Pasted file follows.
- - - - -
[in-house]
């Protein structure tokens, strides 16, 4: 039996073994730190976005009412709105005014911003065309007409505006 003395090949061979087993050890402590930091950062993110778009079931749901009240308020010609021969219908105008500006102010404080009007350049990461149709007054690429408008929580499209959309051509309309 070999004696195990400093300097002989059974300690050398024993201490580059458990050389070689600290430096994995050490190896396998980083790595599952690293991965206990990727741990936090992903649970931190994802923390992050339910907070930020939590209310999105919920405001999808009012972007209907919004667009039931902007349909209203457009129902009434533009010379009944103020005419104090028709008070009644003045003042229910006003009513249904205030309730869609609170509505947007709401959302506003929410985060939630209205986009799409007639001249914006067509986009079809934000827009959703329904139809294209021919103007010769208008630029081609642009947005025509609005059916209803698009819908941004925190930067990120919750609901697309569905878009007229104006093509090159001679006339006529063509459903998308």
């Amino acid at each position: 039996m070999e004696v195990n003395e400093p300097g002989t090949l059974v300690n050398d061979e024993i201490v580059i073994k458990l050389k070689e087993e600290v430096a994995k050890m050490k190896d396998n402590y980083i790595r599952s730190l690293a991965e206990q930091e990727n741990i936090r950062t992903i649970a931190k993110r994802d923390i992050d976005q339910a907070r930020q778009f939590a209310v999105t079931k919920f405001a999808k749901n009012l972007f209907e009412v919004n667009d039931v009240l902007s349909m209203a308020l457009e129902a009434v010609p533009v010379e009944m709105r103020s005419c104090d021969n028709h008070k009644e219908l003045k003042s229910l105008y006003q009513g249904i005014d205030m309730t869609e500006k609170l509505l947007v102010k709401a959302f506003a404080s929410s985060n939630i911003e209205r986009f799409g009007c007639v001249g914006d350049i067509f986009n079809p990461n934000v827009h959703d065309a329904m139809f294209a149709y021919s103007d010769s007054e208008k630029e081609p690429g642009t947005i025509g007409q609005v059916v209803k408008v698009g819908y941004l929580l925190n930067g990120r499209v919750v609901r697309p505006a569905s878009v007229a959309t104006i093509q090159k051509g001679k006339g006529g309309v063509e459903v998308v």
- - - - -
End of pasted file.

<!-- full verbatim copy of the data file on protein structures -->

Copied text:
[in-house]
């Protein structure tokens, strides 16, 4: 039996073994730190976005009412709105005014911003065309007409505006 003395090949061979087993050890402590930091950062993110778009079931749901009240308020010609021969219908105008500006102010404080009007350049990461149709007054690429408008929580499209959309051509309309 070999004696195990400093300097002989059974300690050398024993201490580059458990050389070689600290430096994995050490190896396998980083790595599952690293991965206990990727741990936090992903649970931190994802923390992050339910907070930020939590209310999105919920405001999808009012972007209907919004667009039931902007349909209203457009129902009434533009010379009944103020005419104090028709008070009644003045003042229910006003009513249904205030309730869609609170509505947007709401959302506003929410985060939630209205986009799409007639001249914006067509986009079809934000827009959703329904139809294209021919103007010769208008630029081609642009947005025509609005059916209803698009819908941004925190930067990120919750609901697309569905878009007229104006093509090159001679006339006529063509459903998308």
């Amino acid at each position: 039996m070999e004696v195990n003395e400093p300097g002989t090949l059974v300690n050398d061979e024993i201490v580059i073994k458990l050389k070689e087993e600290v430096a994995k050890m050490k190896d396998n402590y980083i790595r599952s730190l690293a991965e206990q930091e990727n741990i936090r950062t992903i649970a931190k993110r994802d923390i992050d976005q339910a907070r930020q778009f939590a209310v999105t079931k919920f405001a999808k749901n009012l972007f209907e009412v919004n667009d039931v009240l902007s349909m209203a308020l457009e129902a009434v010609p533009v010379e009944m709105r103020s005419c104090d021969n028709h008070k009644e219908l003045k003042s229910l105008y006003q009513g249904i005014d205030m309730t869609e500006k609170l509505l947007v102010k709401a959302f506003a404080s929410s985060n939630i911003e209205r986009f799409g009007c007639v001249g914006d350049i067509f986009n079809p990461n934000v827009h959703d065309a329904m139809f294209a149709y021919s103007d010769s007054e208008k630029e081609p690429g642009t947005i025509g007409q609005v059916v209803k408008v698009g819908y941004l929580l925190n930067g990120r499209v919750v609901r697309p505006a569905s878009v007229a959309t104006i093509q090159k051509g001679k006339g006529g309309v063509e459903v998308v």